In an effort to create “the next great what’s next,” Robots & Pencils launched FunLabs. This talent-lead approach to innovation begins with a survey of the entire company for a proposal of what they’d be most interested in working on. These proposals then go to a vote, and employees are given the opportunity to stop working on their current job to go work on that new project. The company’s very first FunLabs round led to a major innovation that ended up getting purchased by Slack. It was called Missions, a way to program automated workflows in a Slack channel. This is truly remarkable, because I have very seldom heard of a first-time innovation lab producing something right out of the gate that was so valuable it led to an acquisition.

3. Plug new technology into existing systems.

While many technology partners will come into companies and say, “Okay, all of your stuff will be obsolete now, and we’ll replace it with our stuff,” Robots & Pencils has taken an architectural approach that uses APIs. By plugging these into existing systems, they give companies the ability to use and keep what they already have–and not have to worry about too much change.

4. Design a unified user experience.

One of the things Robots & Pencils does really well is think about the human side of the technological equation. As Tracey informed us, 77 percent of Americans own a smartphone, and 50 percent of all human beings own a smartphone. Of those that own one, they spend 3 hours and 9 minutes per day on it, whereas they’re down to just 39 minutes on a PC. A recent study actually showed that 53 percent of millennials would give up their sense of smell rather than give up their device. So Robots & Pencils takes this type of information and look at the psychological principles that we need to think about when it comes to design. Their guide for design work is: Is actionable, is it trustworthy, is it appropriate for the situation, does it cultivate curiosity, does it empower the user, and is it intuitive? They really think about the user journey.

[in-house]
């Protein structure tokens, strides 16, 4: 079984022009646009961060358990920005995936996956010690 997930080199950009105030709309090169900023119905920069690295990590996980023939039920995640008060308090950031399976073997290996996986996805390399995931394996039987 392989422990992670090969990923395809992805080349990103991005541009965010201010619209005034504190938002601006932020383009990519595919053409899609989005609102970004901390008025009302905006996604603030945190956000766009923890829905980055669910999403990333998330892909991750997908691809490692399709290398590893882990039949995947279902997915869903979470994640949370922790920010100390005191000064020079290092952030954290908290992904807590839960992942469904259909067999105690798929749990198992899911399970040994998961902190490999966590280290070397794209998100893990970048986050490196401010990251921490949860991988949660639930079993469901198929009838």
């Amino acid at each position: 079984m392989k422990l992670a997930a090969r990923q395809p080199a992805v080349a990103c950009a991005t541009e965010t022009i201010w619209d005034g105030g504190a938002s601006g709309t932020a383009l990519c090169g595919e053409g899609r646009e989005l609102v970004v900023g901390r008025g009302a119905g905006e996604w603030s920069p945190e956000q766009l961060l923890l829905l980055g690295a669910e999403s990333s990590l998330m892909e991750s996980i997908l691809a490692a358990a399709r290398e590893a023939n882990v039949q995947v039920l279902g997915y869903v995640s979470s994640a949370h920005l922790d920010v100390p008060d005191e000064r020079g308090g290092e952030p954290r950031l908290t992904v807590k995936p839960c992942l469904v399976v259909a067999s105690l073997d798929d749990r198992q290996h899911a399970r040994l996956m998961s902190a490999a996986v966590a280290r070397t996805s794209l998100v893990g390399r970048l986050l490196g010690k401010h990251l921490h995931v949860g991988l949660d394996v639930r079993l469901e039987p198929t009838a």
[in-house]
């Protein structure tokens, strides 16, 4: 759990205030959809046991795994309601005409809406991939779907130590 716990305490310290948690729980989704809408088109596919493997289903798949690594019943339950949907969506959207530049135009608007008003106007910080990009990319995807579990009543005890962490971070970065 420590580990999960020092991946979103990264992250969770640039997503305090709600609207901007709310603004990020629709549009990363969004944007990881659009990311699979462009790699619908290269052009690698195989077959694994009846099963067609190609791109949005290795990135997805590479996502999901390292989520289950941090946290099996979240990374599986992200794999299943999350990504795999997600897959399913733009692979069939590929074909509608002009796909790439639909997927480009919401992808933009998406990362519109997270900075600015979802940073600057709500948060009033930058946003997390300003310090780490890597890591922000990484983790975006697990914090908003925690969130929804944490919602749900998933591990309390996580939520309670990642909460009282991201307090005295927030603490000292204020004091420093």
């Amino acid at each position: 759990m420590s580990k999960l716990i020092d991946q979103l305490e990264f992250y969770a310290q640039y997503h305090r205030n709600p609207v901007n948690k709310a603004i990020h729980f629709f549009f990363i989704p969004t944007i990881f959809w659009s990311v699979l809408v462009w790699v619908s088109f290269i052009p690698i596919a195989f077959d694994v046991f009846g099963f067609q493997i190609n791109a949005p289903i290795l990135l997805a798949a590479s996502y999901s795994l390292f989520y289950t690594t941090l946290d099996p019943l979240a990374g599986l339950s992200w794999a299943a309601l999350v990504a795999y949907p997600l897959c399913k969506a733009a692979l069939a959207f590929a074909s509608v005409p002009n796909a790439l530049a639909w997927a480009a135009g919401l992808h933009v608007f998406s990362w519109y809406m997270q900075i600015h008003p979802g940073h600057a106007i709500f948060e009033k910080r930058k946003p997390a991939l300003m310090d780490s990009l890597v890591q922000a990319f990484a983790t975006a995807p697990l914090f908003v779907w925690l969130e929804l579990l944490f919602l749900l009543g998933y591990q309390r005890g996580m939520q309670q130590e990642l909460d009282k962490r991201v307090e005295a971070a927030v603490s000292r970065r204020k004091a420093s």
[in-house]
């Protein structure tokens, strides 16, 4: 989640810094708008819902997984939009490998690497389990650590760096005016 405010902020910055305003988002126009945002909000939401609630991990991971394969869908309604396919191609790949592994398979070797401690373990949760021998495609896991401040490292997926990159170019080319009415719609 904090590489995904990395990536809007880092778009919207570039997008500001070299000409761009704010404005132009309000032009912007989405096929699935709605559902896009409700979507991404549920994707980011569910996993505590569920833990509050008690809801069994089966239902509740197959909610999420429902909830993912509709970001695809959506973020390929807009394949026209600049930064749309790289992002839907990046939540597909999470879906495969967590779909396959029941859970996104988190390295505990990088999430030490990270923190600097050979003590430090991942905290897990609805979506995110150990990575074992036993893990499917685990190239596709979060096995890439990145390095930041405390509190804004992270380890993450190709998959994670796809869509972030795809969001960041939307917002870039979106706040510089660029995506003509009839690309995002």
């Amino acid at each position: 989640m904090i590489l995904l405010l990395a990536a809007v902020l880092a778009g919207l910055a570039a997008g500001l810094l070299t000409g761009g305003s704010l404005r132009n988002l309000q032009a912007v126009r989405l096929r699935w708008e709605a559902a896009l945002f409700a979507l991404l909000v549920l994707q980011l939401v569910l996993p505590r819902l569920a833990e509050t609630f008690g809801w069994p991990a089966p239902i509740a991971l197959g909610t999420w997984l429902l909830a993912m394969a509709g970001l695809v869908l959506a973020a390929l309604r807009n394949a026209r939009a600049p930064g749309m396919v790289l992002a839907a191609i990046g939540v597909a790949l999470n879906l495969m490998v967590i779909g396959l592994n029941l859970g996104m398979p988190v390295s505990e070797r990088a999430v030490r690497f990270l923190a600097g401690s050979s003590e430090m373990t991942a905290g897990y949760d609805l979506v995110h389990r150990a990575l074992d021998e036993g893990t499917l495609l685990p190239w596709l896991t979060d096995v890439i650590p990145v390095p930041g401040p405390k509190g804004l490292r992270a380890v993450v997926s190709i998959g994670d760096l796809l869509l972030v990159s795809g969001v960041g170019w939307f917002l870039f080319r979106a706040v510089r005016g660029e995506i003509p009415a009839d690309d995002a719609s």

The reality that most companies forget is that customers could care less about your company. What they care about is getting the jobs done in their life that they need to get done. That’s why they want one unified experience. The point Robots & Pencils likes to emphasize is that design is as important as anything you’re doing with technology, and it needs to be iterative and grow.

5. Play well with others when hiring an outside firm.

We finished the seminar with a look at the things executives should be doing when they bring in outside people like Robots & Pencils to help with things they can’t do in-house. Here’s how to best work together:

  • Get started on the right foot. Robots & Pencils calls this a “kumbaya kickoff.” This includes identifying everyone that will be a part of this and their roles. Specify upfront the communication channels (e.g. Slack, Zoom) and cadence that you’ll use.
  • Think through what could go wrong along the way and create a potential Plan B.
  • Identify influencers and executive sponsors. Inside your company, think about who are those smart developers everyone trusts and get them on board with your approach.
  • Tackle one solution at a time. Don’t bite off everything at one.
  • Eventually transition to the internal work that you’re doing. Be thinking of the professional opportunities this can create for your people and leverage players in a smart way.
  • It was a fascinating glimpse into the future with a look at one company that’s trying to help us get there in a way that makes sense–by balancing the human side and the technology side.